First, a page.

In conjunction with on-site listings, it’s important that you take advantage of the external listing opportunities available to you. If your company’s local branches aren’t listed on Google+, this ought to be your first port of call, as Google favors listings in one of their own products.
Make sure that at least your NAP citation is included, and the link to the corresponding local page is listed. From there you can seek out other reputable directories such as Yelp and follow the same process. Just as traditional link earning benefits from a qualitative approach, citations ought to be attained from high-quality targets, and ought not to discount quality in favor of sheer numbers.
Personalized search results also appear regularly in SERPs served up to mobile users, as mobile users’ search queries include location data. And, since mobile usage purportedly surpasses that of desktop users, failing to appear in local searches could represent a strikingly large loss of customer base. Even broad terms such as ‘furniture’ return a single, national brand result and then a selection of three local furniture businesses based on location. Screen space is a prime factor so it’s important that you aim to appear in the top three listings.
The steps outlined above will go a long way to helping you appear in localized search results for mobile users, but there are further methods to help you fully optimize for these devices. Implementing click-to-call tags on your phone number listings is important, as is making sure that your geolocation data is correct and up-to-date.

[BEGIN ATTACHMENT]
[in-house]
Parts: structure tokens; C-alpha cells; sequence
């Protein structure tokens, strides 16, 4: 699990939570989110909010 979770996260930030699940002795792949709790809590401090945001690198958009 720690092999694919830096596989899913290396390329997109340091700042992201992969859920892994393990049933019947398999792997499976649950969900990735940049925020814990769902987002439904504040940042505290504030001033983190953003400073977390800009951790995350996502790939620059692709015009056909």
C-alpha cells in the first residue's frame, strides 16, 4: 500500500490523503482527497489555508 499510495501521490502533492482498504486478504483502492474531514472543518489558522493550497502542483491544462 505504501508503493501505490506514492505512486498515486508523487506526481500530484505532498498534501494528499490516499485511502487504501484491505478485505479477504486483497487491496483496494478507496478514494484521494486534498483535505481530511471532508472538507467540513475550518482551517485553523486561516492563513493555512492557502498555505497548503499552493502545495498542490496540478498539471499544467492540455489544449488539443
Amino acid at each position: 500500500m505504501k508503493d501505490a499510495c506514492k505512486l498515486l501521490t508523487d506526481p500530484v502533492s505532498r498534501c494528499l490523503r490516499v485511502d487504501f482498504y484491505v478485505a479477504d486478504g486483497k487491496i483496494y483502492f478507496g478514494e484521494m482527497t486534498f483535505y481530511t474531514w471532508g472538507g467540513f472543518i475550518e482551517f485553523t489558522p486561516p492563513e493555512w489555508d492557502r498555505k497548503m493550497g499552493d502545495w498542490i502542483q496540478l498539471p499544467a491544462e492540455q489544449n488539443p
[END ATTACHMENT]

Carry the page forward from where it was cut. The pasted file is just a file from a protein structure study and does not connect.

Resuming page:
Gaining reviews from your customers provides much more value to your brand than simply bolstering your confidence. Not only does Google love to see that you have reviews (lending more authority to your brand) – users love to see reviews too.
It’s been shown that users are more likely to click-through to your site and convert if they feel they can trust the brand. It’s a good idea to make the review process as simple as possible encourage people to complete them. If you offer your customers a variety of options for which they can place a review, this will go a long way to helping avoid this.
Reviews are certainly a ranking factor, but they can be a double-edged sword. As with all digital marketing techniques, honesty and transparency are key. Trying to game the system and fake reviews are easily picked up by Google, resulting in a drop in rankings.
Openly soliciting reviews is also frowned upon by many directories, as it is seen as duplicitous behavior. Simply pointing your customers in the direction of your reviews pages at the end of the selling process will suffice.
Finally: Assembling the ‘Trifecta’
The more visible your company is on a local level, the more likely a customer will naturally find and choose your service. On top of this, a local presence will complement your overall efforts to maintain a presence on page one.
If your ads are in order (and this can be easier locally because local ads are cheaper than national ads) and your national optimization is strong, you can establish a large presence on the first page of a search query’s results – culminating in a brand trifecta: ad results, national results, and local results.
Screenshots by Ian Harris. Taken July 2015.
Image credit: Vadim Georgiev| Shutterstock.com